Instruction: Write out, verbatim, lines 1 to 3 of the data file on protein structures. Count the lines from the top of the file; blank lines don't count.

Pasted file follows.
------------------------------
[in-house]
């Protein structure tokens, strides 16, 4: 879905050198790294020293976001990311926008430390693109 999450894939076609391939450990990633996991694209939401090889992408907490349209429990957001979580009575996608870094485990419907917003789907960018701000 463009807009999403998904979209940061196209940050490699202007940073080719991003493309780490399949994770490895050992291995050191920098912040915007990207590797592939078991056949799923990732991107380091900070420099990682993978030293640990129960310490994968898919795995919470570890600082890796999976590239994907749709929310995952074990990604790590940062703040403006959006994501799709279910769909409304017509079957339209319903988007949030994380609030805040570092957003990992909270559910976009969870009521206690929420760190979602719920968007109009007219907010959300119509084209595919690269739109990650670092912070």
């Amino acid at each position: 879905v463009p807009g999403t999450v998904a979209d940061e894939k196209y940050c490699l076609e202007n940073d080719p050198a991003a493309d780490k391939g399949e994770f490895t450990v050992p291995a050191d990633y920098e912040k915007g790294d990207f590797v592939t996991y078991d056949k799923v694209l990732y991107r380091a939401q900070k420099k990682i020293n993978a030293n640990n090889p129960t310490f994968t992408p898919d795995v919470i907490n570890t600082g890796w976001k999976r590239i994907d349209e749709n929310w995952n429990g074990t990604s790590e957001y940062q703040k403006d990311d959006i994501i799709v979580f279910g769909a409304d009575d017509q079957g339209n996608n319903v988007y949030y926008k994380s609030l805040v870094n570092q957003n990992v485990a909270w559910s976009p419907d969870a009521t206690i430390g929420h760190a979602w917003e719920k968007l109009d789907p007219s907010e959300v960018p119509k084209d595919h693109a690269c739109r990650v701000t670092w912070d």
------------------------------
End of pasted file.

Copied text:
[in-house]
């Protein structure tokens, strides 16, 4: 879905050198790294020293976001990311926008430390693109 999450894939076609391939450990990633996991694209939401090889992408907490349209429990957001979580009575996608870094485990419907917003789907960018701000 463009807009999403998904979209940061196209940050490699202007940073080719991003493309780490399949994770490895050992291995050191920098912040915007990207590797592939078991056949799923990732991107380091900070420099990682993978030293640990129960310490994968898919795995919470570890600082890796999976590239994907749709929310995952074990990604790590940062703040403006959006994501799709279910769909409304017509079957339209319903988007949030994380609030805040570092957003990992909270559910976009969870009521206690929420760190979602719920968007109009007219907010959300119509084209595919690269739109990650670092912070």
């Amino acid at each position: 879905v463009p807009g999403t999450v998904a979209d940061e894939k196209y940050c490699l076609e202007n940073d080719p050198a991003a493309d780490k391939g399949e994770f490895t450990v050992p291995a050191d990633y920098e912040k915007g790294d990207f590797v592939t996991y078991d056949k799923v694209l990732y991107r380091a939401q900070k420099k990682i020293n993978a030293n640990n090889p129960t310490f994968t992408p898919d795995v919470i907490n570890t600082g890796w976001k999976r590239i994907d349209e749709n929310w995952n429990g074990t990604s790590e957001y940062q703040k403006d990311d959006i994501i799709v979580f279910g769909a409304d009575d017509q079957g339209n996608n319903v988007y949030y926008k994380s609030l805040v870094n570092q957003n990992v485990a909270w559910s976009p419907d969870a009521t206690i430390g929420h760190a979602w917003e719920k968007l109009d789907p007219s907010e959300v960018p119509k084209d595919h693109a690269c739109r990650v701000t670092w912070d």